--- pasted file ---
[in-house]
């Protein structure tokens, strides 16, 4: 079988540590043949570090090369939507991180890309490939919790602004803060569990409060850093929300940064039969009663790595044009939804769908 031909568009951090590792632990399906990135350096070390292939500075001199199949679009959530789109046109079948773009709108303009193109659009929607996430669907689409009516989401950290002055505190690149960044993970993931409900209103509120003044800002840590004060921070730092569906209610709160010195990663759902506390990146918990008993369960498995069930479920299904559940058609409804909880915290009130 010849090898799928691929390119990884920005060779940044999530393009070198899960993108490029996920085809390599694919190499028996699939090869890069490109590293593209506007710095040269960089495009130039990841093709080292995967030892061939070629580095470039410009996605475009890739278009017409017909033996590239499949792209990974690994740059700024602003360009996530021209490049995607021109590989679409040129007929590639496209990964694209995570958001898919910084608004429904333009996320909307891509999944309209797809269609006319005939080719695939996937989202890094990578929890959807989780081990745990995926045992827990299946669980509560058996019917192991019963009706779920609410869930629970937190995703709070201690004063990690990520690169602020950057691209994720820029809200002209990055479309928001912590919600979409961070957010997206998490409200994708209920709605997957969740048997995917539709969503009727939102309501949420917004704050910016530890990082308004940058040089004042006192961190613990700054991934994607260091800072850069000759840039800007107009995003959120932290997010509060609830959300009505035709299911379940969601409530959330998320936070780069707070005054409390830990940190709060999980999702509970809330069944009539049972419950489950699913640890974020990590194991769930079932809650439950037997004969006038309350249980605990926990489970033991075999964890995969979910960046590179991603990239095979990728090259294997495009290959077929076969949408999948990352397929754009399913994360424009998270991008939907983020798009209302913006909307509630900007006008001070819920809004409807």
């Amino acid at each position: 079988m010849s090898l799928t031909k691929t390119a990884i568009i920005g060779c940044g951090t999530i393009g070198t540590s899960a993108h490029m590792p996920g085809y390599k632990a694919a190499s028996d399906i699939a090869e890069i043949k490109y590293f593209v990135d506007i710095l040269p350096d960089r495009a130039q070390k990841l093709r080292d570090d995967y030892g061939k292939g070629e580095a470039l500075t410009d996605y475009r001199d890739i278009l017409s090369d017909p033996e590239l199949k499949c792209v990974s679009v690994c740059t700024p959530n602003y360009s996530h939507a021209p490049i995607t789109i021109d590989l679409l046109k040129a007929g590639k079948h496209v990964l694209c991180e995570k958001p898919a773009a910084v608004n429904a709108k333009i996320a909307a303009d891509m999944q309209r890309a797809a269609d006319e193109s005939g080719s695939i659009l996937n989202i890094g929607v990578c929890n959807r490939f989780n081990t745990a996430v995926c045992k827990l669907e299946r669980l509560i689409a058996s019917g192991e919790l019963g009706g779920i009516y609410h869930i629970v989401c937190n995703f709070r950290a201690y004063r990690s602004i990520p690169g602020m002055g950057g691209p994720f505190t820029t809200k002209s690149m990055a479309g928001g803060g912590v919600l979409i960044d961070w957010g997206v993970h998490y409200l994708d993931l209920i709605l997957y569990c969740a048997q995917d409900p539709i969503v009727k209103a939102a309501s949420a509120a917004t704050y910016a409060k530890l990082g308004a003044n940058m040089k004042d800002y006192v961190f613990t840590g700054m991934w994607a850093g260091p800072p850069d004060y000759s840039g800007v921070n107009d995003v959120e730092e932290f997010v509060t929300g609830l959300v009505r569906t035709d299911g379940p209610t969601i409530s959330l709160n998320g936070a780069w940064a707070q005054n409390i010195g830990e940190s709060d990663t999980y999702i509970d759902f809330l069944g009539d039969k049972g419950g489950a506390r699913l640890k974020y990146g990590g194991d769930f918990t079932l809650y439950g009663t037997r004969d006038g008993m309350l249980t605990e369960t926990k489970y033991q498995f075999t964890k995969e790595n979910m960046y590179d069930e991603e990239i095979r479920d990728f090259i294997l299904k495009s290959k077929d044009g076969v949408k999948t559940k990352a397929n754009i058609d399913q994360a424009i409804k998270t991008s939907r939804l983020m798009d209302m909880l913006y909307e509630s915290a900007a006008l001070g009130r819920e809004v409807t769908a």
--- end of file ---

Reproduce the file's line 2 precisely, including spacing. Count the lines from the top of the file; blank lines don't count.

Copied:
């Protein structure tokens, strides 16, 4: 079988540590043949570090090369939507991180890309490939919790602004803060569990409060850093929300940064039969009663790595044009939804769908 031909568009951090590792632990399906990135350096070390292939500075001199199949679009959530789109046109079948773009709108303009193109659009929607996430669907689409009516989401950290002055505190690149960044993970993931409900209103509120003044800002840590004060921070730092569906209610709160010195990663759902506390990146918990008993369960498995069930479920299904559940058609409804909880915290009130 010849090898799928691929390119990884920005060779940044999530393009070198899960993108490029996920085809390599694919190499028996699939090869890069490109590293593209506007710095040269960089495009130039990841093709080292995967030892061939070629580095470039410009996605475009890739278009017409017909033996590239499949792209990974690994740059700024602003360009996530021209490049995607021109590989679409040129007929590639496209990964694209995570958001898919910084608004429904333009996320909307891509999944309209797809269609006319005939080719695939996937989202890094990578929890959807989780081990745990995926045992827990299946669980509560058996019917192991019963009706779920609410869930629970937190995703709070201690004063990690990520690169602020950057691209994720820029809200002209990055479309928001912590919600979409961070957010997206998490409200994708209920709605997957969740048997995917539709969503009727939102309501949420917004704050910016530890990082308004940058040089004042006192961190613990700054991934994607260091800072850069000759840039800007107009995003959120932290997010509060609830959300009505035709299911379940969601409530959330998320936070780069707070005054409390830990940190709060999980999702509970809330069944009539049972419950489950699913640890974020990590194991769930079932809650439950037997004969006038309350249980605990926990489970033991075999964890995969979910960046590179991603990239095979990728090259294997495009290959077929076969949408999948990352397929754009399913994360424009998270991008939907983020798009209302913006909307509630900007006008001070819920809004409807």